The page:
Brad Bird is currently at work on Tomorrowland, but he recently discussed a road he could take one day and a road not taken. For the former, Bird commented on the possibility of making a sequel to The Incredibles. Briefly, Bird says he hasn’t forgotten about the characters and that world. The issue is how to “get ‘em to click all together.” Bird adds that he wants to keep creative control, but he also has other projects he’s trying to work on (among them could be the historical drama, 1906). There’s also the issue of getting Pixar on board when that studio has its next four films lined-up, and while a possible sequel to one of their movies is in development, I doubt it’s Incredibles without Bird’s involvement.
Hit the jump for his full quote and what he had to say about passing on Star Wars: Episode VII.
Here’s what Bird told THR about The Incredibles 2:
I have been thinking about it. People think that I have not been, but I have. Because I love those characters and love that world. I am stroking my chin and scratching my head. I have many, many elements that I think would work really well in another [Incredibles] film, and if I can get ‘em to click all together, I would probably wanna do that. I like the idea of moving a little more quickly in films. I’m looking for ways to accelerate the pace a little bit and figure out a way to keep creative control over these movies to a level where I’m comfortable with the end result but also speed them up a bit and make more of them. I have many different films I wanna make. It’s like a big airplane hangar and I have different projects on the floor; half-assembled in my brain. I’m interested in all of them. You kind of have to move on the ones people are willing to pay for and the ones you’re most excited about.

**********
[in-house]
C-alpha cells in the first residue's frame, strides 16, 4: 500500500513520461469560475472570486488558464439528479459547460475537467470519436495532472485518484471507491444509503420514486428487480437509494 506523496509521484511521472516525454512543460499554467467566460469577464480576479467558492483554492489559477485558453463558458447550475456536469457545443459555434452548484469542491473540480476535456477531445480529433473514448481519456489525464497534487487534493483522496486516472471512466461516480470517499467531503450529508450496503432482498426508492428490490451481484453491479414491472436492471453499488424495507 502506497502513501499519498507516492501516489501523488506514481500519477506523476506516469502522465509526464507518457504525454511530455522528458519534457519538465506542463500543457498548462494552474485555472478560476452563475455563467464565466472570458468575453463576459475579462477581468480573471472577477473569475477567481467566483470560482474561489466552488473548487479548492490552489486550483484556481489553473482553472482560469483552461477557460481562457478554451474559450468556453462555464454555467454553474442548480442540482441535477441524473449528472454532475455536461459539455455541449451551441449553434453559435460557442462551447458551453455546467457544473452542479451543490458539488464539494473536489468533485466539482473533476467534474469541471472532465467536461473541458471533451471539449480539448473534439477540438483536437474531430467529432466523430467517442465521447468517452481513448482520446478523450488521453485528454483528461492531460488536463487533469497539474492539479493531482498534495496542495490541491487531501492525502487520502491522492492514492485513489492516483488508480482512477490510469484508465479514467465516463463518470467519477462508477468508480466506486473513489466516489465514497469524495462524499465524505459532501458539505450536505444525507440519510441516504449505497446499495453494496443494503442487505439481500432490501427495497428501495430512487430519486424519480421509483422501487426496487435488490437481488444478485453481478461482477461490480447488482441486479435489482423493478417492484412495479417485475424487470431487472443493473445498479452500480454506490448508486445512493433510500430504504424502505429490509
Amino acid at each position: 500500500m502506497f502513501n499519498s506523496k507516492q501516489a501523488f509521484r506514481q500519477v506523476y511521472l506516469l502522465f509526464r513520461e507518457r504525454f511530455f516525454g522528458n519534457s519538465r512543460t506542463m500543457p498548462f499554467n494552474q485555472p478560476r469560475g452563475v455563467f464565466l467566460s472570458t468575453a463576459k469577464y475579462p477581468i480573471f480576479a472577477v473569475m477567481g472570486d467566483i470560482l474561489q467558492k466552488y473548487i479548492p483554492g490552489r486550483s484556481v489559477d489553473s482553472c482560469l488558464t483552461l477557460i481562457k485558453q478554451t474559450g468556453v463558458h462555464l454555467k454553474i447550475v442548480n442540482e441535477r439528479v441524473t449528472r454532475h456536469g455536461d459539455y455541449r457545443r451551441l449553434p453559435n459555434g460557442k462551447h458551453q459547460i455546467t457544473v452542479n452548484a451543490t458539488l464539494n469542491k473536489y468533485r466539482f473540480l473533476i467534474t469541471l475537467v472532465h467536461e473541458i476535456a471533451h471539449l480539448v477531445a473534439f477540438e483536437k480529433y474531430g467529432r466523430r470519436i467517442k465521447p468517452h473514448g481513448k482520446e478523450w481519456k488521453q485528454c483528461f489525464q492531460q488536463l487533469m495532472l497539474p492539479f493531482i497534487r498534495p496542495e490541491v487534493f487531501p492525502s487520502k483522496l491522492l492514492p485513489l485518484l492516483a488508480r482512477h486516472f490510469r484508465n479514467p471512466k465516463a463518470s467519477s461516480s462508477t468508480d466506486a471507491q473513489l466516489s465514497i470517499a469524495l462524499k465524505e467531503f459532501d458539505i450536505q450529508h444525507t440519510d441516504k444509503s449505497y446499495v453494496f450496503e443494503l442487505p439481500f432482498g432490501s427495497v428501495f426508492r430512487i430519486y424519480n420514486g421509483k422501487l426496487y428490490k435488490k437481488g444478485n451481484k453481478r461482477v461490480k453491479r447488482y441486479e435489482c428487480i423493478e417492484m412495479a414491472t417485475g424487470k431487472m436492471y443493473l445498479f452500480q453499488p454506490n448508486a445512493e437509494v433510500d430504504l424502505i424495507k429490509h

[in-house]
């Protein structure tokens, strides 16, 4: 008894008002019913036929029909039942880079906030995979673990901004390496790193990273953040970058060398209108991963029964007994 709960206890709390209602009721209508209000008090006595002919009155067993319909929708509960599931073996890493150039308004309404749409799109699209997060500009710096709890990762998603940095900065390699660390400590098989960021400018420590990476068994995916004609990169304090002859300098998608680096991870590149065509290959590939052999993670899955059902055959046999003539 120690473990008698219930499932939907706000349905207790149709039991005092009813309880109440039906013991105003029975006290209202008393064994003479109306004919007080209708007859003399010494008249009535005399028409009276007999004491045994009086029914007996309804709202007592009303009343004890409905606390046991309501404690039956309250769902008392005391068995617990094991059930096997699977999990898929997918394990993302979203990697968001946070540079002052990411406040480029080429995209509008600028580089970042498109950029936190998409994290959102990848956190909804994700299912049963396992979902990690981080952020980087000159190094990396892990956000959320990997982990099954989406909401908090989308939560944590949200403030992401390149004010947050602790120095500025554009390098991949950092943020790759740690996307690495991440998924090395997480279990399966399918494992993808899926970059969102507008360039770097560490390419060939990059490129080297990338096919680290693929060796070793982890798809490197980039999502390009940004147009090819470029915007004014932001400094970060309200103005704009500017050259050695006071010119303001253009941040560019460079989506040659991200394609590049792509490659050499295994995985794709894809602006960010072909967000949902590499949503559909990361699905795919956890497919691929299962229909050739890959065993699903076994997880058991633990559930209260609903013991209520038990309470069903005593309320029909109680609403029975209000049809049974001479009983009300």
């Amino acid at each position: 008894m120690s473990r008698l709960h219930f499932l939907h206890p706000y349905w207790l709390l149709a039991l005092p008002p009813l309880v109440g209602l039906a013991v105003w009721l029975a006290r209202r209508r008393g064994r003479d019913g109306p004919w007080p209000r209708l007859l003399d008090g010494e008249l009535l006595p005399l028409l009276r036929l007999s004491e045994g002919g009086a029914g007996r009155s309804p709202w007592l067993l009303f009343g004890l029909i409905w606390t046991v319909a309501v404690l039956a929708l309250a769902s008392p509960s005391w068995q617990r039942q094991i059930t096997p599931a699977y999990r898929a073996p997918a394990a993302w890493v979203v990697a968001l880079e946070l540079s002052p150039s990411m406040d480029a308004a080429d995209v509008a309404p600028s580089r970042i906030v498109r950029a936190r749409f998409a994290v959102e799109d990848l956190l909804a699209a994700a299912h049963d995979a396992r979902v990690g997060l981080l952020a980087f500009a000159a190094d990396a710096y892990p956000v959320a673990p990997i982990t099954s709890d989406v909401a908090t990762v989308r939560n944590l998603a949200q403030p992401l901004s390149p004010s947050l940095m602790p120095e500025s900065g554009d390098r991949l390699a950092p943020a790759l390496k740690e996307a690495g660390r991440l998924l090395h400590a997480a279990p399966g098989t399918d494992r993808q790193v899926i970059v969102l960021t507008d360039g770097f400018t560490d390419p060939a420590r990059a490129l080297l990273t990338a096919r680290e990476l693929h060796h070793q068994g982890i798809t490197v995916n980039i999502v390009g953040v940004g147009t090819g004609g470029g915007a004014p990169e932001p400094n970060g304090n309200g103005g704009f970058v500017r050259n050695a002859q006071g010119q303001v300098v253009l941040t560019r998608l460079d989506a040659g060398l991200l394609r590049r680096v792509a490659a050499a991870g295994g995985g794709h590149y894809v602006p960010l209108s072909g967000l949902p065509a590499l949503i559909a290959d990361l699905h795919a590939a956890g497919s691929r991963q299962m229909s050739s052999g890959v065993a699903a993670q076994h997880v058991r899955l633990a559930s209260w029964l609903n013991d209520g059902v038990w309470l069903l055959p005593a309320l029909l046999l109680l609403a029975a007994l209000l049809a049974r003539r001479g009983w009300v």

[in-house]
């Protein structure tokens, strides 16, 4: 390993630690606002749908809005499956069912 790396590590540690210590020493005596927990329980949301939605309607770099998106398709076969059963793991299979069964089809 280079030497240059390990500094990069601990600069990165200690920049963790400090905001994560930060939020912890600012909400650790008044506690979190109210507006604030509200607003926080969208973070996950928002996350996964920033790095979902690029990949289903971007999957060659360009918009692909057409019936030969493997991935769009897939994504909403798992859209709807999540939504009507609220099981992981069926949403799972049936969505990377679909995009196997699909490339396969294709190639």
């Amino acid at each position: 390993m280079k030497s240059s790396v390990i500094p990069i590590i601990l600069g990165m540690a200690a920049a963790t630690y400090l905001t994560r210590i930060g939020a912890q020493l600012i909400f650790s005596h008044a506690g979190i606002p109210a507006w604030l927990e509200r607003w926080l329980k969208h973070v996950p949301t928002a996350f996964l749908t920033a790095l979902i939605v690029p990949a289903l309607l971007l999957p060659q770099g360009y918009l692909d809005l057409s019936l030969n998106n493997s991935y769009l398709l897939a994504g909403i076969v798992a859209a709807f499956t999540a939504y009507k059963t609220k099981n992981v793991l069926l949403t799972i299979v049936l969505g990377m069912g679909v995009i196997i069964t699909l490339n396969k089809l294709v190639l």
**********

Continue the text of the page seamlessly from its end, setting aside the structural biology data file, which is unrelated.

As you may recall, Brad Bird was at the top of my list of directors who I wanted to take the reigns of Star Wars: Episode VII. He decided to pass and do Tomorrowland (formerly “1952” instead). However, he was approached about Episode VII, and explained why he turned it down:
I’ve known Kathy [Kennedy] for a while and I know George. And they did come to me. But the problem was, the schedule they had in mind made it impossible to do…unless I dropped Tomorrowland. And I was just really deeply into this film at that point. It’s easy to say, “Just put it on hold.” But you’re moving now; you don’t know if you’re going to be able to move later. Maybe it’s true of filmmakers like Cameron or Spielberg, but I have to act on momentum. We had reached a critical mass where it would’ve thrown the furniture around from the train stopping. I really want to see this movie. I love the Star Wars films, and I can’t wait to see what J.J. does, but it meant I’d have to shut down one dream to participate in another. I feel like [with Tomorrowland] we’re making something that’s really special and unique.
I really respect Bird for sticking to his guns, and also his willingness to pursue something original even though I think his sensibilities would have fit nicely into the Star Wars universe. But if the trade-off is making a movie he feels more passionately about, then that’s the movie I want to see him make.